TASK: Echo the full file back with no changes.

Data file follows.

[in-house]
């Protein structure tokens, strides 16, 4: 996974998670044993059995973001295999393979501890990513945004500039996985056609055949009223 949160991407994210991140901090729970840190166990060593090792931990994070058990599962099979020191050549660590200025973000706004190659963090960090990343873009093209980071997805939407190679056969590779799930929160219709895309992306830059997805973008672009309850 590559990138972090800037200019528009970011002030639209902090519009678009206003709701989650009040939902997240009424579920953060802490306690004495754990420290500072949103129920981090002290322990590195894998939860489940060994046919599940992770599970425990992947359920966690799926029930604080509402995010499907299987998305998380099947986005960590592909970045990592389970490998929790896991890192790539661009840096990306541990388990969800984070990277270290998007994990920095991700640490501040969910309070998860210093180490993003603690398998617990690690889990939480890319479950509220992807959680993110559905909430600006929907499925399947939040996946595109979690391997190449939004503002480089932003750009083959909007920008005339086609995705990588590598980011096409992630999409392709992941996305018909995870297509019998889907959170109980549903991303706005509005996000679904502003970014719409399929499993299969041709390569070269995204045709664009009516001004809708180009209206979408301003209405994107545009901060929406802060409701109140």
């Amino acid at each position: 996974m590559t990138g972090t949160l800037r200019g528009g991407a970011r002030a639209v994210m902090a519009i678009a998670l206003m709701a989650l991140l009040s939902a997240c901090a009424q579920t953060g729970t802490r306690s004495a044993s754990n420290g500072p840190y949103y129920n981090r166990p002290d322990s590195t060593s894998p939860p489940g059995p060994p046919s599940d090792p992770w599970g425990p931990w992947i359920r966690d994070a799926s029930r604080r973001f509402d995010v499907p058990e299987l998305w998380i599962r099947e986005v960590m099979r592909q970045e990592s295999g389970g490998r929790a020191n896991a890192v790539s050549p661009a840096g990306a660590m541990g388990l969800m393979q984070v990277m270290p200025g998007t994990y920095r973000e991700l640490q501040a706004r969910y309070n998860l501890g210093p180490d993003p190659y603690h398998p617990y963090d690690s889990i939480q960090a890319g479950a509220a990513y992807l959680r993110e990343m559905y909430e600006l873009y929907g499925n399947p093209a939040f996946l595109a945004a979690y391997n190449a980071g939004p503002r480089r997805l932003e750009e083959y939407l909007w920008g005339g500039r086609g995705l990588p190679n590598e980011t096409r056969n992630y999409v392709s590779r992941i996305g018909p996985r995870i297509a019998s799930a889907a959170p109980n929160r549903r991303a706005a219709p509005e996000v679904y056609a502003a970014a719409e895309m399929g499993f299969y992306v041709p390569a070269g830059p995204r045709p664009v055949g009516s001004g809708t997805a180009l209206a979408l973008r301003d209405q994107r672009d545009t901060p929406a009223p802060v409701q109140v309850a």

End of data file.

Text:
[in-house]
């Protein structure tokens, strides 16, 4: 996974998670044993059995973001295999393979501890990513945004500039996985056609055949009223 949160991407994210991140901090729970840190166990060593090792931990994070058990599962099979020191050549660590200025973000706004190659963090960090990343873009093209980071997805939407190679056969590779799930929160219709895309992306830059997805973008672009309850 590559990138972090800037200019528009970011002030639209902090519009678009206003709701989650009040939902997240009424579920953060802490306690004495754990420290500072949103129920981090002290322990590195894998939860489940060994046919599940992770599970425990992947359920966690799926029930604080509402995010499907299987998305998380099947986005960590592909970045990592389970490998929790896991890192790539661009840096990306541990388990969800984070990277270290998007994990920095991700640490501040969910309070998860210093180490993003603690398998617990690690889990939480890319479950509220992807959680993110559905909430600006929907499925399947939040996946595109979690391997190449939004503002480089932003750009083959909007920008005339086609995705990588590598980011096409992630999409392709992941996305018909995870297509019998889907959170109980549903991303706005509005996000679904502003970014719409399929499993299969041709390569070269995204045709664009009516001004809708180009209206979408301003209405994107545009901060929406802060409701109140």
């Amino acid at each position: 996974m590559t990138g972090t949160l800037r200019g528009g991407a970011r002030a639209v994210m902090a519009i678009a998670l206003m709701a989650l991140l009040s939902a997240c901090a009424q579920t953060g729970t802490r306690s004495a044993s754990n420290g500072p840190y949103y129920n981090r166990p002290d322990s590195t060593s894998p939860p489940g059995p060994p046919s599940d090792p992770w599970g425990p931990w992947i359920r966690d994070a799926s029930r604080r973001f509402d995010v499907p058990e299987l998305w998380i599962r099947e986005v960590m099979r592909q970045e990592s295999g389970g490998r929790a020191n896991a890192v790539s050549p661009a840096g990306a660590m541990g388990l969800m393979q984070v990277m270290p200025g998007t994990y920095r973000e991700l640490q501040a706004r969910y309070n998860l501890g210093p180490d993003p190659y603690h398998p617990y963090d690690s889990i939480q960090a890319g479950a509220a990513y992807l959680r993110e990343m559905y909430e600006l873009y929907g499925n399947p093209a939040f996946l595109a945004a979690y391997n190449a980071g939004p503002r480089r997805l932003e750009e083959y939407l909007w920008g005339g500039r086609g995705l990588p190679n590598e980011t096409r056969n992630y999409v392709s590779r992941i996305g018909p996985r995870i297509a019998s799930a889907a959170p109980n929160r549903r991303a706005a219709p509005e996000v679904y056609a502003a970014a719409e895309m399929g499993f299969y992306v041709p390569a070269g830059p995204r045709p664009v055949g009516s001004g809708t997805a180009l209206a979408l973008r301003d209405q994107r672009d545009t901060p929406a009223p802060v409701q109140v309850a």